“Multi-system” youth are children and adolescents served by multiple public systems, including state agencies providing both financing and direct services in the areas of:

  • Child protection,
  • Health care (often through Medicaid),
  • Juvenile justice,
  • Intellectual and developmental disabilities,
  • Behavioral health care (both mental health and addiction services),
  • Child care, and
  • Education.

Multi-system youth have complex needs that cannot be met by a single system. In some cases, two or more systems are used to fill gaps in services offered single agencies or when the cost of providing services becomes prohibitive for a single agency.

Most states make efforts to coordinate services for youth across systems and agencies. In Ohio, the Family and Children First Council was created in 1993 to “cluster” together members of local child caring agencies. For more than two decades, Local Family and Children First Councils (FCFCs) have streamlined and coordinated existing services for families seeking assistance by considering the best and most appropriate care for a child with needs from two or agencies. In 2014, local FCFCs provided service coordination for 5,491 youth, including 287 multi-system children who required specific types of residential and out of home treatment.

While local support and collaboration have been successful in helping many children and their families, some youth served by multiple systems have needs so extreme that they cannot be supported through this method alone. Often, when children have intensive needs that exhaust the resources of both the family and community, parents are forced to relinquish custody to a child protection agency to access necessary services. Nationally, more than 12,700 children were relinquished into the custody of the state to gain access to mental health services. According to a recent policy brief on multi-system youth from the Public Children Services Association of Ohio,  nearly one in three (30%) of multi-system youth in Ohio entered public children services agency via custody relinquishment. As the following chart from the PCSAO policy brief shows, custody relinquishment occurs for a large fraction of youth served by the juvenile justice, developmental disabilities, and behavioral health systems in Ohio.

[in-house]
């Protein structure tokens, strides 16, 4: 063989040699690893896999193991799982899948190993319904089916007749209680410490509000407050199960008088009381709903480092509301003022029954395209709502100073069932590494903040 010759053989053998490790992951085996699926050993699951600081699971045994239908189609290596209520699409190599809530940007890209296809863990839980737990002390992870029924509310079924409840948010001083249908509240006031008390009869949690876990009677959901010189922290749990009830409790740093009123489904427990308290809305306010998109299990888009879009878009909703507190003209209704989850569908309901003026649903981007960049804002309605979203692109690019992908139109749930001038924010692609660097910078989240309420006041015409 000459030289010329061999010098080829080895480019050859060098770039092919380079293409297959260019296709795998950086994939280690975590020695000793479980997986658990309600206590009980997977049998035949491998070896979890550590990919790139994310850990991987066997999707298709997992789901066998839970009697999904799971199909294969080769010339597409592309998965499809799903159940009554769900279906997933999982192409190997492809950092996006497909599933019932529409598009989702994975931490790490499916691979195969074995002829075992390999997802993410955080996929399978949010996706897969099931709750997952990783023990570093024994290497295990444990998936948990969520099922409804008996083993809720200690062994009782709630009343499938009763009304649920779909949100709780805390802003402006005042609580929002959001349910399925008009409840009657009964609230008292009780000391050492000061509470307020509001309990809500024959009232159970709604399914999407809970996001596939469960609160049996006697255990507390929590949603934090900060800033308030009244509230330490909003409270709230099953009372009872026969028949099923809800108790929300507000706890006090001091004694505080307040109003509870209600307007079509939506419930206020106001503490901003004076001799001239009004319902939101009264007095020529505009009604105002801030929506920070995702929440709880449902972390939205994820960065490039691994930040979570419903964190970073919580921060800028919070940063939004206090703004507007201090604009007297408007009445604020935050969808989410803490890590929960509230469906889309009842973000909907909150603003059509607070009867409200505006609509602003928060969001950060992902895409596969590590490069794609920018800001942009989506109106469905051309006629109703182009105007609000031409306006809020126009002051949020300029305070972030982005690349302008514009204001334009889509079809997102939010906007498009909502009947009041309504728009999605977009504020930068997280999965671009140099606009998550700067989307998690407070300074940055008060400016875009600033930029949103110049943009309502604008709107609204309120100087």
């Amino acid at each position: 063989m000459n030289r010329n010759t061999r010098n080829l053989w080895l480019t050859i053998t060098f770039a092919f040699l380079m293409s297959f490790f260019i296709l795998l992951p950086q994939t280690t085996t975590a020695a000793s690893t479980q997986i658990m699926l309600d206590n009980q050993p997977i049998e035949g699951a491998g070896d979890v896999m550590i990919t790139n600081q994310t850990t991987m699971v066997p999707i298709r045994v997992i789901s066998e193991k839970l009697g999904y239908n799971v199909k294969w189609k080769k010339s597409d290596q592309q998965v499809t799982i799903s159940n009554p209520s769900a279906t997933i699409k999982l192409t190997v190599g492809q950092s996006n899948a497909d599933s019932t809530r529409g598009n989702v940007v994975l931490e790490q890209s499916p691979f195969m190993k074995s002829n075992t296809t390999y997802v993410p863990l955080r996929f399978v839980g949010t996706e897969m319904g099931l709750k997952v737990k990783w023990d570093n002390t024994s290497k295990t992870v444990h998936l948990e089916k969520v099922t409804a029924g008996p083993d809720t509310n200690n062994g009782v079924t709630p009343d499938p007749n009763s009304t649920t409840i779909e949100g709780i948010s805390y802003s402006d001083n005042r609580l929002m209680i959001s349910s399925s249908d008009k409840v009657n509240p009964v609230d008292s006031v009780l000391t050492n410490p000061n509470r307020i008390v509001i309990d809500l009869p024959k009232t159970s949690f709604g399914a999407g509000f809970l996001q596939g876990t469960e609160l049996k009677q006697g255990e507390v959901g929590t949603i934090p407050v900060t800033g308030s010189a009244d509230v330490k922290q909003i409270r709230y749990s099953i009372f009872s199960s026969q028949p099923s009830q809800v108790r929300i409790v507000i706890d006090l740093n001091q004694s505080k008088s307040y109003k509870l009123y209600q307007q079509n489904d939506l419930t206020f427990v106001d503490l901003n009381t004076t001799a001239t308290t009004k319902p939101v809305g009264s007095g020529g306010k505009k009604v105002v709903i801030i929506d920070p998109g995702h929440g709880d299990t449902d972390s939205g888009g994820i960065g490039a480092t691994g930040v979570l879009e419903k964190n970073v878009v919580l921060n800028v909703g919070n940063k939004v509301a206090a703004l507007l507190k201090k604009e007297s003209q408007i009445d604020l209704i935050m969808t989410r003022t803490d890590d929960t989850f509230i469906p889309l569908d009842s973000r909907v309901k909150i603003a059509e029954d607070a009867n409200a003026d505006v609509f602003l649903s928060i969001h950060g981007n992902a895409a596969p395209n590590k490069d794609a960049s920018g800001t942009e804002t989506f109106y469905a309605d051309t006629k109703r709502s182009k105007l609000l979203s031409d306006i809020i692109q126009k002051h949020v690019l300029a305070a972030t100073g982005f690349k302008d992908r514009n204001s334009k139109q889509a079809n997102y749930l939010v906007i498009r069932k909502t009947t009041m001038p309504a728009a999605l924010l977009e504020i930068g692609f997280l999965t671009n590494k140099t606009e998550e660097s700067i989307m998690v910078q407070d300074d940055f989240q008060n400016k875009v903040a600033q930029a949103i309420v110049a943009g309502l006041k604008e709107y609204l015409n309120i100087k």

PCSAO Survey - Multi-System Youth via Custody Relinquishment

In recognition of the issues affecting multi-system youth, Ohio’s most recent state budget created the Joint Legislative Committee on Multi-System Youth to: